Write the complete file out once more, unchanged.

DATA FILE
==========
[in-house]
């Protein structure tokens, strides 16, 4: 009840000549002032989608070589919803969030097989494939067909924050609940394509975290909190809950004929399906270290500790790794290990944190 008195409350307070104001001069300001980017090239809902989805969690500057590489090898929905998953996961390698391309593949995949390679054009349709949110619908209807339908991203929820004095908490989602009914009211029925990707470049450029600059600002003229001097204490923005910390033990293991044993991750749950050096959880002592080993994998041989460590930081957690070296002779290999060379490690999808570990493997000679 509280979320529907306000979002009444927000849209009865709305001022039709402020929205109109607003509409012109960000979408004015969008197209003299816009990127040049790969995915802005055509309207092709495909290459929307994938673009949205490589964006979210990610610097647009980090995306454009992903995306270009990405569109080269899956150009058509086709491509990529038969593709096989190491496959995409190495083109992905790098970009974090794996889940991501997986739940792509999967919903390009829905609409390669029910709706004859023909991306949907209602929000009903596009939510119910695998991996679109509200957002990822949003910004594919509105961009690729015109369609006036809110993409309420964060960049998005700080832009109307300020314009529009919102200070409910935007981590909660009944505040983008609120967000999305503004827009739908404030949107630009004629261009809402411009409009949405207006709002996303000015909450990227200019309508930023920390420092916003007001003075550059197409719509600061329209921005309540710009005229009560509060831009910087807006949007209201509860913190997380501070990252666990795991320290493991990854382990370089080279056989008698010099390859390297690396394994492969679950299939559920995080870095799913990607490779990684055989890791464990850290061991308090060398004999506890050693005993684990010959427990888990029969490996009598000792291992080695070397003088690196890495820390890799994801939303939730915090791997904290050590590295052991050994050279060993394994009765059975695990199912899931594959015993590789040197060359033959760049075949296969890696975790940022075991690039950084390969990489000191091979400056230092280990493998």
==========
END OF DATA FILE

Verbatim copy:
[in-house]
């Protein structure tokens, strides 16, 4: 009840000549002032989608070589919803969030097989494939067909924050609940394509975290909190809950004929399906270290500790790794290990944190 008195409350307070104001001069300001980017090239809902989805969690500057590489090898929905998953996961390698391309593949995949390679054009349709949110619908209807339908991203929820004095908490989602009914009211029925990707470049450029600059600002003229001097204490923005910390033990293991044993991750749950050096959880002592080993994998041989460590930081957690070296002779290999060379490690999808570990493997000679 509280979320529907306000979002009444927000849209009865709305001022039709402020929205109109607003509409012109960000979408004015969008197209003299816009990127040049790969995915802005055509309207092709495909290459929307994938673009949205490589964006979210990610610097647009980090995306454009992903995306270009990405569109080269899956150009058509086709491509990529038969593709096989190491496959995409190495083109992905790098970009974090794996889940991501997986739940792509999967919903390009829905609409390669029910709706004859023909991306949907209602929000009903596009939510119910695998991996679109509200957002990822949003910004594919509105961009690729015109369609006036809110993409309420964060960049998005700080832009109307300020314009529009919102200070409910935007981590909660009944505040983008609120967000999305503004827009739908404030949107630009004629261009809402411009409009949405207006709002996303000015909450990227200019309508930023920390420092916003007001003075550059197409719509600061329209921005309540710009005229009560509060831009910087807006949007209201509860913190997380501070990252666990795991320290493991990854382990370089080279056989008698010099390859390297690396394994492969679950299939559920995080870095799913990607490779990684055989890791464990850290061991308090060398004999506890050693005993684990010959427990888990029969490996009598000792291992080695070397003088690196890495820390890799994801939303939730915090791997904290050590590295052991050994050279060993394994009765059975695990199912899931594959015993590789040197060359033959760049075949296969890696975790940022075991690039950084390969990489000191091979400056230092280990493998």